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Paying doctors with performance-based compensation improves the level of patient care, finds new research from the University of Cologne.

The study, conducted by Professor Daniel Wiesen and colleagues, investigated the effect of performance-based incentives on doctors in primary care.

Using a stylized experiment, they found that performance-based compensation improved the quality of treatment, which in turn leads to better health outcomes. The size of this effect differs with patients’ severity of the illness.

The results reveal a strong association between incentives through payment arrangements in the experiment and real-world practice profits.

The study also emphasises the importance of the personal attitudes and motivations of primary care physicians: doctors who want to achieve the best result for their patients provide more patient-orientated services than those who are also driven by their own annual profit.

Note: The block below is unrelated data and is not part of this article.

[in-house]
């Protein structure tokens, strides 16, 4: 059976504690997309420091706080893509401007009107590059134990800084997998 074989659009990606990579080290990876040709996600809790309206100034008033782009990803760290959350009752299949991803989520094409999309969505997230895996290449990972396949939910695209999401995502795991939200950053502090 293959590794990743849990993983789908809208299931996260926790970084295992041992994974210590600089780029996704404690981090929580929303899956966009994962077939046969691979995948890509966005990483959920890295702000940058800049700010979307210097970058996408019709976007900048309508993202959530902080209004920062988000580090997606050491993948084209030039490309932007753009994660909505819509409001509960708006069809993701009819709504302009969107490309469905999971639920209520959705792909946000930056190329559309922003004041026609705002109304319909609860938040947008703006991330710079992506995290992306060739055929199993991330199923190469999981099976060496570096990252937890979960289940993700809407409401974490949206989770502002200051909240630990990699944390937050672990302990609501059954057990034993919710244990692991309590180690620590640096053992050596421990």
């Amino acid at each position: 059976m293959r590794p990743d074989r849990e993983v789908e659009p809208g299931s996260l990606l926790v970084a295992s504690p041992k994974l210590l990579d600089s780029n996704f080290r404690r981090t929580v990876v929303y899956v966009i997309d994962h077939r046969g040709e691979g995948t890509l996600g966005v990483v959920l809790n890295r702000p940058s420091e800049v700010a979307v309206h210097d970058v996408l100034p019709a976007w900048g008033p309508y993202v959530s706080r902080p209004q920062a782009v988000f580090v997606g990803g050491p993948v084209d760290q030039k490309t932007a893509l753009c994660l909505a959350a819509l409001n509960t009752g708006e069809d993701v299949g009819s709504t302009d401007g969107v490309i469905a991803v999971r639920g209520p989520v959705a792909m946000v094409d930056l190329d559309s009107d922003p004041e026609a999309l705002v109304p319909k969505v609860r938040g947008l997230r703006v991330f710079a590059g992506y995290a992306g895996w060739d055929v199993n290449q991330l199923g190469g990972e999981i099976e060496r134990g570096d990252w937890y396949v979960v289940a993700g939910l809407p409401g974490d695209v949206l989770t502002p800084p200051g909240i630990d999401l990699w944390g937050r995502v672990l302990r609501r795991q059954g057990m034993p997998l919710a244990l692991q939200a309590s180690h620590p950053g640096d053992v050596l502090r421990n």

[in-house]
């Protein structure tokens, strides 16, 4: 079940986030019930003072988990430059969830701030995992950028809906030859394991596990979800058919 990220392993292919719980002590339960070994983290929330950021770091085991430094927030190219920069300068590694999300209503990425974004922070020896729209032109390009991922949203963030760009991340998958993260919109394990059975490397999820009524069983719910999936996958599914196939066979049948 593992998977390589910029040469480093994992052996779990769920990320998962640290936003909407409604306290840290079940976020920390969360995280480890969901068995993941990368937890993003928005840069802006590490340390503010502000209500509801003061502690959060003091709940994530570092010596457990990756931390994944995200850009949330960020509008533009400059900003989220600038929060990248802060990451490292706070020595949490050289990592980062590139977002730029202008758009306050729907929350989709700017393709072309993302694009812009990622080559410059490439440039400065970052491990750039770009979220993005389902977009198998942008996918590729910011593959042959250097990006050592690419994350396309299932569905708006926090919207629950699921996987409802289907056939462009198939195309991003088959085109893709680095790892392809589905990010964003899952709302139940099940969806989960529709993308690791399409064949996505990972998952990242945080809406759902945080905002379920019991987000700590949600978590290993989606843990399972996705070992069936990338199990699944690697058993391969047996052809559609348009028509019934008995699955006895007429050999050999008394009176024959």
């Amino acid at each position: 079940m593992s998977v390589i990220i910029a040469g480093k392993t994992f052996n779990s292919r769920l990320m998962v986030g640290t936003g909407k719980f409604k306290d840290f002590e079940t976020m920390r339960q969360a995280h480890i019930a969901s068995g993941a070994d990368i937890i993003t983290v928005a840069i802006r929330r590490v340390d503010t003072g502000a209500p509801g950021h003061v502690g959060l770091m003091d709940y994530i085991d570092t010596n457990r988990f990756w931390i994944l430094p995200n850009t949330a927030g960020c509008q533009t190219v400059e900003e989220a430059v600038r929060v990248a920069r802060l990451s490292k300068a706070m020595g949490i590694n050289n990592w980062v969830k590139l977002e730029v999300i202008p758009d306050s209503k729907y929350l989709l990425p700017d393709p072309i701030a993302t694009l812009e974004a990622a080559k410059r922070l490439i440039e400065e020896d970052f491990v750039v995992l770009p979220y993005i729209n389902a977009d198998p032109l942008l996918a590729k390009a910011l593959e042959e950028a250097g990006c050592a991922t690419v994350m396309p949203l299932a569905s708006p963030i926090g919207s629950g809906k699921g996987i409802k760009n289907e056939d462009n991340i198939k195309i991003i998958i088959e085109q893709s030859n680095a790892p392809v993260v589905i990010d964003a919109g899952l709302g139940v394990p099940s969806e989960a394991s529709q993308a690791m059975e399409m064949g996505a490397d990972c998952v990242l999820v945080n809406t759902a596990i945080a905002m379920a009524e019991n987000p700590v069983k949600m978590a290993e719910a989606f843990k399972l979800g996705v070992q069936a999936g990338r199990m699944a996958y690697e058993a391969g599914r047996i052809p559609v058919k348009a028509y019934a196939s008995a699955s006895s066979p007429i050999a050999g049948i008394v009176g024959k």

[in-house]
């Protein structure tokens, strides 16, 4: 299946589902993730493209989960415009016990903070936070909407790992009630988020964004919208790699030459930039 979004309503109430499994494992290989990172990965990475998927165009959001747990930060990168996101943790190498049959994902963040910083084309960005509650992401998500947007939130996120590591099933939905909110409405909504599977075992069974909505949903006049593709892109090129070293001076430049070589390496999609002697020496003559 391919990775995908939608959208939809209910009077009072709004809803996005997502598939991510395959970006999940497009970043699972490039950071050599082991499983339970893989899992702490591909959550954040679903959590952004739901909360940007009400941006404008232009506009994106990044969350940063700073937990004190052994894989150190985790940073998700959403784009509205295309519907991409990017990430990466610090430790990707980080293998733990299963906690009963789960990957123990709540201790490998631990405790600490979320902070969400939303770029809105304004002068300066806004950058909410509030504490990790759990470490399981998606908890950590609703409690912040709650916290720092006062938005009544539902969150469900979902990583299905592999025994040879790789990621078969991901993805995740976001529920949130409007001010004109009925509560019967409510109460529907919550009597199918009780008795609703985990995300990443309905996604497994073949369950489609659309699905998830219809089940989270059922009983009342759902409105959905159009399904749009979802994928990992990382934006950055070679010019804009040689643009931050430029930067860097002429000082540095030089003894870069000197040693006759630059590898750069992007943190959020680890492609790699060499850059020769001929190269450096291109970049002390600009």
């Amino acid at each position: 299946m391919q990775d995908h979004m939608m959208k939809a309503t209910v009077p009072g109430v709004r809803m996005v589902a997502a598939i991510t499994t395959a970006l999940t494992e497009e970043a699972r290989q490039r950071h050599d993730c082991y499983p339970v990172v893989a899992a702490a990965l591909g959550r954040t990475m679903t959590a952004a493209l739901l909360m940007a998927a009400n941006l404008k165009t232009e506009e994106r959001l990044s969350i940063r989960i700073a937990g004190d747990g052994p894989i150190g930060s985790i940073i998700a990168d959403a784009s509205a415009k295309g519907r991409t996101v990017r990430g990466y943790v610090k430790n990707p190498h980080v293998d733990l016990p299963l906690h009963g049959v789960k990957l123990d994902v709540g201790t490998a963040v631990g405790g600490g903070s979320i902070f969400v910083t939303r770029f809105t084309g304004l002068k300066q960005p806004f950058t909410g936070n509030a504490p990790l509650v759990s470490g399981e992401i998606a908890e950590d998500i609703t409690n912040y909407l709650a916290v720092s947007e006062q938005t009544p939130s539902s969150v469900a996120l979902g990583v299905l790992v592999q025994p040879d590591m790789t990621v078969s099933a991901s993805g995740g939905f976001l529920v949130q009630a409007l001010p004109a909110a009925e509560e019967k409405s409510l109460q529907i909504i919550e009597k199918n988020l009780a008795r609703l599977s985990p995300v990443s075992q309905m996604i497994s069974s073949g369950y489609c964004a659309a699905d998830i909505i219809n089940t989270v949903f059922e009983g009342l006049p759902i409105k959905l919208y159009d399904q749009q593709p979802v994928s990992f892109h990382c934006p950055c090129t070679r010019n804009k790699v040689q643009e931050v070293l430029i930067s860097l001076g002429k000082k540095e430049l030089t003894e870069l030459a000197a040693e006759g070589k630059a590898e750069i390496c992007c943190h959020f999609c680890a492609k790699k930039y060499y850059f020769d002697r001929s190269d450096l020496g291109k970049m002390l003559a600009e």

“A plausible interpretation of this finding is that physicians with a more optimistic view on helpfulness and selflessness provide higher-quality treatment, the same goes for physicians with their patients’ health as the primary goal, regardless of any financial incentives,” says Professor Wiesen.

The researchers did a joint analysis of three different types of data sets: behavioural data from a controlled experiment, administrative data provided by the 'Physician Practice Panel' of Zi (Zentralinstitut für die Kassenärztliche Versorgung) in the Federal Republic of Germany

The study was published in the Journal of Health Economics (doi:


For more information, a copy of the research paper, or to speak with Professor Wiesen, please contact Katie Hurley from BlueSky Education on

This press release was distributed by ResponseSource Press Release Wire on behalf of BlueSky Education in the following categories: Medical & Pharmaceutical, for more information visit